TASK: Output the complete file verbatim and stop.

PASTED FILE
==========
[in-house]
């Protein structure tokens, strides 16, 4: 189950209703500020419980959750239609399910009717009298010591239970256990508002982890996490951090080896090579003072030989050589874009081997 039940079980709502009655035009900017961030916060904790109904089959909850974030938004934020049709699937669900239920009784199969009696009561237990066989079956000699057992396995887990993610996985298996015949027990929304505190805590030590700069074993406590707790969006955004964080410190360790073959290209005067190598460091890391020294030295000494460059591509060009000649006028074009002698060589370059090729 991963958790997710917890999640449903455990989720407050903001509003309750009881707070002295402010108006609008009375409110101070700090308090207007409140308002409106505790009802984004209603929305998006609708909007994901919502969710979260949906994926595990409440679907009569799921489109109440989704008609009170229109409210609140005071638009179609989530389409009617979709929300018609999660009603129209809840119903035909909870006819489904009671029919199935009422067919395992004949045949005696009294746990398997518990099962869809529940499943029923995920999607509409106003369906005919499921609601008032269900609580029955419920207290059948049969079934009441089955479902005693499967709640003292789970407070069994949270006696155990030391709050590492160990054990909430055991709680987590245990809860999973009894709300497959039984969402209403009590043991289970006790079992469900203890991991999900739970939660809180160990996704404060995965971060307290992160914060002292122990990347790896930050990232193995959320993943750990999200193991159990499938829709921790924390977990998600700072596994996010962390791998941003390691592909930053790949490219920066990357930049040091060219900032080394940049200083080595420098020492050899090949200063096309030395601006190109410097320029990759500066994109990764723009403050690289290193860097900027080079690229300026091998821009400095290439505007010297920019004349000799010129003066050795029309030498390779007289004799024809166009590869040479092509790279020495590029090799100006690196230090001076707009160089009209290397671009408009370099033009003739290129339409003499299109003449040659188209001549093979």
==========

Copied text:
[in-house]
């Protein structure tokens, strides 16, 4: 189950209703500020419980959750239609399910009717009298010591239970256990508002982890996490951090080896090579003072030989050589874009081997 039940079980709502009655035009900017961030916060904790109904089959909850974030938004934020049709699937669900239920009784199969009696009561237990066989079956000699057992396995887990993610996985298996015949027990929304505190805590030590700069074993406590707790969006955004964080410190360790073959290209005067190598460091890391020294030295000494460059591509060009000649006028074009002698060589370059090729 991963958790997710917890999640449903455990989720407050903001509003309750009881707070002295402010108006609008009375409110101070700090308090207007409140308002409106505790009802984004209603929305998006609708909007994901919502969710979260949906994926595990409440679907009569799921489109109440989704008609009170229109409210609140005071638009179609989530389409009617979709929300018609999660009603129209809840119903035909909870006819489904009671029919199935009422067919395992004949045949005696009294746990398997518990099962869809529940499943029923995920999607509409106003369906005919499921609601008032269900609580029955419920207290059948049969079934009441089955479902005693499967709640003292789970407070069994949270006696155990030391709050590492160990054990909430055991709680987590245990809860999973009894709300497959039984969402209403009590043991289970006790079992469900203890991991999900739970939660809180160990996704404060995965971060307290992160914060002292122990990347790896930050990232193995959320993943750990999200193991159990499938829709921790924390977990998600700072596994996010962390791998941003390691592909930053790949490219920066990357930049040091060219900032080394940049200083080595420098020492050899090949200063096309030395601006190109410097320029990759500066994109990764723009403050690289290193860097900027080079690229300026091998821009400095290439505007010297920019004349000799010129003066050795029309030498390779007289004799024809166009590869040479092509790279020495590029090799100006690196230090001076707009160089009209290397671009408009370099033009003739290129339409003499299109003449040659188209001549093979």